for example, have an effective diameter of around 10−15m, while the diameter of

the visible universe is more than 1019 times the radius of the Earth. The age of

the universe is supposed to be of the order of 10 billion years. Even more homely

sciences such as geology require us to adopt time scales that make all of human

history seem like a vanishingly brief event.

 

As LewisWolpert (1992) chronicles,modern science has consistently shown us

that extrapolating our pinched perspective across unfamiliar scales, magnitudes,

and spatial and temporal distances misleads us profoundly. Casual inspection

and measurement along scales we are used to suggest that we live in a Euclidean

space; General Relativity says that we do not. Most people, Wolpert reports, are

astounded to be told that there are more molecules in a glass of water than there

are glasses of water in the oceans, and more cells in one human finger than there

are people in the world (ibid. 5). Inability to grasp intuitively the vast time scales

on which natural selection works is almost certainly crucial to the success of

creationists in perpetuating foolish controversies about evolution (Kitcher 1982).

The problems stemming from unfamiliar measurement scales are just the tip of

an iceberg of divergences between everyday expectations and scientific findings.

No one’s intuitions, in advance of the relevant science, told them that white

light would turn out to have compound structure, that combustion primarily

involves something being taken up rather than given off (Wolpert 1992, 4), that

birds are the only living descendants of dinosaurs, or that Australia is presently

on its way to a collision with Alaska. AsWolpert notes, science typically explains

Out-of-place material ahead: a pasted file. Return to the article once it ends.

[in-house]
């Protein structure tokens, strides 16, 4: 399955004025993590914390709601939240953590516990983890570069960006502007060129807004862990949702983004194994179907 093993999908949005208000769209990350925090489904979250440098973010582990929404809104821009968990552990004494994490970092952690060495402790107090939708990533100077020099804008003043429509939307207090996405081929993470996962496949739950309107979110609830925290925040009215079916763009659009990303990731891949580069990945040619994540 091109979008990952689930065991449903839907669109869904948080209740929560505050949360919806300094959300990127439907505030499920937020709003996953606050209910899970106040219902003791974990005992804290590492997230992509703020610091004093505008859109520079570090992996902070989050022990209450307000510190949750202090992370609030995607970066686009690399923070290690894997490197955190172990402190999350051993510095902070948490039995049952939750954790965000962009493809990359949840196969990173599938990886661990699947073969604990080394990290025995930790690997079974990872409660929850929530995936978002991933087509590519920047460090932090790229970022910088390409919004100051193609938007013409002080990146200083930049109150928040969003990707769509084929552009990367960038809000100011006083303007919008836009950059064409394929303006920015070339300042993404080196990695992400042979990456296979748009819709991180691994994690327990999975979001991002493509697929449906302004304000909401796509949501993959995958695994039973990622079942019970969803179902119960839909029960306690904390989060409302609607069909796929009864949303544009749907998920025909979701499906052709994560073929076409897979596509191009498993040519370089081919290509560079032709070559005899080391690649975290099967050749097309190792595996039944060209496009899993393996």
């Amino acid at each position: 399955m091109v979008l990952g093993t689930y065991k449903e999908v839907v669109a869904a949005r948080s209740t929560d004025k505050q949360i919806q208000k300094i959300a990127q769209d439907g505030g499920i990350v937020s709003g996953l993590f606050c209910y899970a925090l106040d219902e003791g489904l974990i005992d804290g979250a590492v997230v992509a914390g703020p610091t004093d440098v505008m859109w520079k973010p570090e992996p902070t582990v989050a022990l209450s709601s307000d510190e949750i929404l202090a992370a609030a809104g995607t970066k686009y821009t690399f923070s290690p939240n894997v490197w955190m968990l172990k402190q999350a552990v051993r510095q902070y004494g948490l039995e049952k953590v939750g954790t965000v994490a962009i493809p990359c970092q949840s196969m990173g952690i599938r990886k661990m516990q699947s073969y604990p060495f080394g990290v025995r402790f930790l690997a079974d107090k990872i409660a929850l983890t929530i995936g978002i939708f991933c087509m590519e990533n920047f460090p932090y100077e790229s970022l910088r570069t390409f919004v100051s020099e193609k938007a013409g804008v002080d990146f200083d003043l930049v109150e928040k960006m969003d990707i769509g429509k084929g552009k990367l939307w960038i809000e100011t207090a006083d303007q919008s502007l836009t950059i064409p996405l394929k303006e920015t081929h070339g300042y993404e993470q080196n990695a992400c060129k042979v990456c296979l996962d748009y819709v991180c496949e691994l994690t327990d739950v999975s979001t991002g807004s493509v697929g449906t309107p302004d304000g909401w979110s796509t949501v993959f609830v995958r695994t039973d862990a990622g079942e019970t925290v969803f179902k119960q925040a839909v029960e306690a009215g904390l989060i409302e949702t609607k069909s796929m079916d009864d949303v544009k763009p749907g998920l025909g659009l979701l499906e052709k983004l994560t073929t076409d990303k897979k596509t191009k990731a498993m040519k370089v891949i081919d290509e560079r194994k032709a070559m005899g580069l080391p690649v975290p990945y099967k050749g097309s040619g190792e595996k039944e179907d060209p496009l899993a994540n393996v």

the familiar in terms of the unfamiliar. Thus he rightly says that ‘both the ideas

that science generates and the way in which science is carried out are entirely

counter-intuitive and against common sense—by which I mean that scientific

ideas cannot be acquired by simple inspection of phenomena and that they

are very often outside everyday experience’ (ibid. 1). He later strengthens the

point: ‘I would almost contend that if something fits with common sense it

almost certainly isn’t science’ (ibid. 11). B. F. Skinner characteristically avoids

all waffling on the issue: ‘What, after all, have we to show for non-scientific or

pre-scientific good judgment, or common sense, or the insights gained through

personal experience? It is science or nothing’ (Skinner 1971, 152–3).

 

Lewis famously advocated a metaphysical methodology based on subjecting

rival hypotheses to a cost–benefit analysis. Usually there are two kinds of cost

associated with accepting a metaphysical thesis. The first is accepting some kind

of entity into one’s ontology, for example, abstracta, possibilia, or a relation

of primitive resemblance. The second is relinquishing some intuitions, for

example, the intuition that causes antedate their effects, that dispositions reduce

to categorical bases, or that facts about identity over time supervene on facts

about instants of time. It is taken for granted that abandoning intuitions should

be regarded as a cost rather than a benefit. By contrast, as naturalists we are

not concerned with preserving intuitions at all, and argue for the wholescale

abandonment of those associated with the image of the world as composed of

little things, and indeed of the more basic intuition that there must be something

of which the world is made.

 

There are many examples of metaphysicians arguing against theories by

pointing to unintuitive consequences, or comparing theories on the basis of